This past Labor Day I attended the U.S. Open for tennis with my wife. We enjoyed a lovely day of watching some of the world’s elite tennis players perform at their highest levels. We’ve been coming for most of the 17 years that we’ve known each other. Prior to meeting her I rarely watched tennis and didn’t have much interest for the pro sport. Now I look forward to our annual outing. Wouldn’t it be great if such an event existed for books?
The U.S. Open lasts nearly two weeks of day and night matches on multiple courts, including singles and doubles for men and women and mixed doubles. Hundreds of players – some 20 years or more apart in age – compete for fame, fortune and ego. The event promotes not only individual stars but the sport itself. That’s what’s needed for books.
Books compete with each other for shelf space, awards, best-seller status, media attention, and movie deals. But collectively, they promote the publishing industry and unite to enhance literacy, support free speech, and further the creativity of writers and expand the engagement of a reader’s imagination. Let’s create the U.S. Open for Books.
It’s not Book Expo nor is it some kind of awards gala. No, the U.S. Open for Books is to be bigger than them. So what would the U.S. Open for Books look like?
It would be a 10-day event where tents, arenas, and booths are set up to display books, authors, industry experts, and publishing professionals. Some of it would be BEA-like but then the real fun begins.
There would be competitions. Authors would get 3-5 minutes to explain why their book is great and people can choose which one they want to read. There could be tests or competitions amongst editors, literary agents, and authors to see who really knows their craft. There could be read-a-thons and all kinds of workshops that showcase some aspect of book publishing so that lay people or those in the industry can learn and mingle with the big shots.
The cerebral can go beyond our noisy heads. We can showcase the people behind the words, the individuals behind the stories. Reading is such a personal, individualistic experience, but producing books is a collaborative effort that needs to be understood, appreciated and shared in.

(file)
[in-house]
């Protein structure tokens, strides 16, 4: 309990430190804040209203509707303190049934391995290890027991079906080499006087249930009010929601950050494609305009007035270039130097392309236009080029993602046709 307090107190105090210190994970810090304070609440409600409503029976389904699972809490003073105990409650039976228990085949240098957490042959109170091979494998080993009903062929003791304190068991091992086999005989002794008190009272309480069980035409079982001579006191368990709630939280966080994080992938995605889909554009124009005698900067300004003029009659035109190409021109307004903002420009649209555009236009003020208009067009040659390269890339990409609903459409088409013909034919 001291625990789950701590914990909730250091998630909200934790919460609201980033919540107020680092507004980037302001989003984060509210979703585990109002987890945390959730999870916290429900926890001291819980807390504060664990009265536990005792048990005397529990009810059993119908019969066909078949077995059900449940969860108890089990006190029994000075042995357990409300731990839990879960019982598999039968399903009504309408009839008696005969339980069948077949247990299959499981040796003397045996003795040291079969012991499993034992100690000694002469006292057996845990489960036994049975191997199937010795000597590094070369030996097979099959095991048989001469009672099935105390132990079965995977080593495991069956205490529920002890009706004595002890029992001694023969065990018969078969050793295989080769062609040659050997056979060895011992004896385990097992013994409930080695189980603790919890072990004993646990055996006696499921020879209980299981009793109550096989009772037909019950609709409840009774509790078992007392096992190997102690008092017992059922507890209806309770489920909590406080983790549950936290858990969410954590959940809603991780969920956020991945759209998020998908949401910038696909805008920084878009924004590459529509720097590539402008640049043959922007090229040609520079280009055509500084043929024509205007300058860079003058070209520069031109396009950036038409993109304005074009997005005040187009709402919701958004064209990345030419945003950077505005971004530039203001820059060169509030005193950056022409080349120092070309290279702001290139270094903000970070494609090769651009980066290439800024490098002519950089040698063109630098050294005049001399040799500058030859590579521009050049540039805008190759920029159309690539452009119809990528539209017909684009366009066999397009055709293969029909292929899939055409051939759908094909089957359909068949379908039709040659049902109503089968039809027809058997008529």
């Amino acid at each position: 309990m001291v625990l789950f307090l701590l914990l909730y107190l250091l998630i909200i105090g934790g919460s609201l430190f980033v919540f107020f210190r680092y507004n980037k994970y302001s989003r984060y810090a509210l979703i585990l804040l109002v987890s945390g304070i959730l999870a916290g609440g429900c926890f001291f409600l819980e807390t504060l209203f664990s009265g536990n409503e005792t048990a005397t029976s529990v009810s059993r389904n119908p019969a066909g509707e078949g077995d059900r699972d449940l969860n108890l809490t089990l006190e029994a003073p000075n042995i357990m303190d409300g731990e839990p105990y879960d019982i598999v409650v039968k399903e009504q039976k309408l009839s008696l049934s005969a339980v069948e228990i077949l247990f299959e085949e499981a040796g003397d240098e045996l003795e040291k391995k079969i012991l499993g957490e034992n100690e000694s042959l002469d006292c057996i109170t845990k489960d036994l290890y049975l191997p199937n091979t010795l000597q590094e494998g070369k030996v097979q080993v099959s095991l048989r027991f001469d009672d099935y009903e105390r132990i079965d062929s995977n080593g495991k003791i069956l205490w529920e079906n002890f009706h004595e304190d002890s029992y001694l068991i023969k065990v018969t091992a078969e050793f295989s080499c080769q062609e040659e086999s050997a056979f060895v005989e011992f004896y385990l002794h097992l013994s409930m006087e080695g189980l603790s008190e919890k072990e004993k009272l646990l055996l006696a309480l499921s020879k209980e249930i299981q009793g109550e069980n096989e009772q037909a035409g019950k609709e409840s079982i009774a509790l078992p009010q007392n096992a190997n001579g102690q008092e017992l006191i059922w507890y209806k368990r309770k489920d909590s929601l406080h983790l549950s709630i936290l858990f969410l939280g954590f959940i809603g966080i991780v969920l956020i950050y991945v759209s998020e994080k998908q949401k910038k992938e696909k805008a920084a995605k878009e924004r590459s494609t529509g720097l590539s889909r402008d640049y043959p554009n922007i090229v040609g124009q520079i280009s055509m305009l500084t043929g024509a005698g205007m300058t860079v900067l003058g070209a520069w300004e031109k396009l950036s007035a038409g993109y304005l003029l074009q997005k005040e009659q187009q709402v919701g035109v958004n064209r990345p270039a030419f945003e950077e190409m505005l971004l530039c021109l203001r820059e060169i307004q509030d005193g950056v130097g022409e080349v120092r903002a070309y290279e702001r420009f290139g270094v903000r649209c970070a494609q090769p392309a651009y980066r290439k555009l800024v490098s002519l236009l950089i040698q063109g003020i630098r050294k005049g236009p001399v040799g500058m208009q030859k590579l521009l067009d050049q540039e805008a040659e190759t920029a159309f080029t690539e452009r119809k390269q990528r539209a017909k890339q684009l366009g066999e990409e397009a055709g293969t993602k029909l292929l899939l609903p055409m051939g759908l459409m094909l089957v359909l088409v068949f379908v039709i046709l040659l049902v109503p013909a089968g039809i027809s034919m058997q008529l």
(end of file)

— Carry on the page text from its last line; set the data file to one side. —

Whereas the U.S. Open of tennis has ranked players competing for rewards and notoriety, the book industry needs its own Grand Slam tournament to get the book world its proper support.
Such an event would allow for book swag to be sold. I can see the T-Shirts, mugs, posters, statues, board games, hats, jackets and jewelry now. This could launch a whole industry of products.
Perhaps my idea is ridiculous. Books aren’t athletes and publishing’s not a sport. They are the opposite. Books help us collaborate and aren’t really competitive. Authors would hope you read all of the books and learn from each one, whereas athletes, by rule, fight it out to see who is the last one standing. There’s no such thing as co-champions in sports.
But maybe the book industry needs some kind of unifying event that uses some level of competition to rally us. Wouldn’t it be cool if Stephen King could take on J.K. Rowling or Barack Obama, the author, takes on Donald Trump, the writer?
For now, the battle is fought indirectly, as titles compete for awards, critical recognition, testimonials, news coverage, ad space, shelf space, or positioning on a website, catalog, or list. But one day we may just witness the U.S. Open for Books and not just a tennis match.
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Brian Feinblum’s views, opinions, and ideas expressed in this blog are his alone and not that of his employer. You can follow him on Twitter @theprexpert and email him at email@example.com. He feels more important when discussed in the third-person. This is copyrighted by BookMarketingBuzzBlog 2017©. Born and raised in Brooklyn, now resides in Westchester. Named one of the best book marketing blogs by Book Baby http://blog.bookbaby.com/2013/09/the-best-book-marketing-blogs
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